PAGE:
After two masterpieces set in the Middle East, Oscar-winning director Kathryn Bigelow returns to the United States for a third. This is a harrowing, shameful, illuminating piece of American history. As with The Hurt Locker and Zero Dark Thirty, Detroit was written by Mark Boal, largely based on real-life testimonials but also with some fictional fill-ins. Yet it's Bigelow who makes it work, both as drama and as art. Rising through the ranks with B-level genre films (like Point Break), she, more than any other living director, understands how violence is both alluring and repellent. And she's able to show both at once, in shades of gray. In this film, violent threats and showmanship are as important as actual acts.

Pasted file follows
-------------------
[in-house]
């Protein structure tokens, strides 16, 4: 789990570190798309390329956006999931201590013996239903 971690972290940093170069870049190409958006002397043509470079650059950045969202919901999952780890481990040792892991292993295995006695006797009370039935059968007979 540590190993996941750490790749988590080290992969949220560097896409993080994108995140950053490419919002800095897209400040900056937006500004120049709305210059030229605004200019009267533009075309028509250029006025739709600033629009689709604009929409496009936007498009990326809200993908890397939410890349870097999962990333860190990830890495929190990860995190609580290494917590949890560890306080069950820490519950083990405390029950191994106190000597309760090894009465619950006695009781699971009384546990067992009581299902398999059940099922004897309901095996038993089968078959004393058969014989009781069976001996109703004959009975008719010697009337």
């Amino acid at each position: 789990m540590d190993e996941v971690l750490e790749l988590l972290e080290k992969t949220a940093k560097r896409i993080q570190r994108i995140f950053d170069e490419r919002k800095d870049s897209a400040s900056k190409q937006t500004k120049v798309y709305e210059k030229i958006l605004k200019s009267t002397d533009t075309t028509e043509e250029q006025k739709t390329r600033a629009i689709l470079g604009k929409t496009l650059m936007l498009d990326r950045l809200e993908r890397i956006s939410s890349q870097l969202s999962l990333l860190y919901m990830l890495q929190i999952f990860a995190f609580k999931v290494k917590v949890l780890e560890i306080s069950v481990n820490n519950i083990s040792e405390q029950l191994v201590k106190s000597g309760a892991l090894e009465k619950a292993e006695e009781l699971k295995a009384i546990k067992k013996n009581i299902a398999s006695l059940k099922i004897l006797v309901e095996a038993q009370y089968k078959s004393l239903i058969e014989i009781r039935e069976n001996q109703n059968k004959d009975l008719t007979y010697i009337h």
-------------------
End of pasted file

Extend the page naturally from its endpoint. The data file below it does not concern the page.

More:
Detroit starts without fanfare at the "blind pig" raid and proceeds chronologically, inexorably, through the events of 1967. Bigelow effortlessly establishes a sense of time and place, as well as a sense of the scale of the event as a whole, which is never an easy feat. But unlike many of her male cohorts, Bigelow doesn't come at the story through white male eyes; she brilliantly illustrates the utter frustration of racism, even more than its rage. Meanwhile, the characters find depth and poignancy; Anthony Mackie is powerful in just a few scenes, while Star Wars star Boyega serves as a kind of angelic presence, hovering near the events and yearning for peace. When the final results come down, any human being with a heart and soul will be angered by injustice -- and, even so, driven to kindness.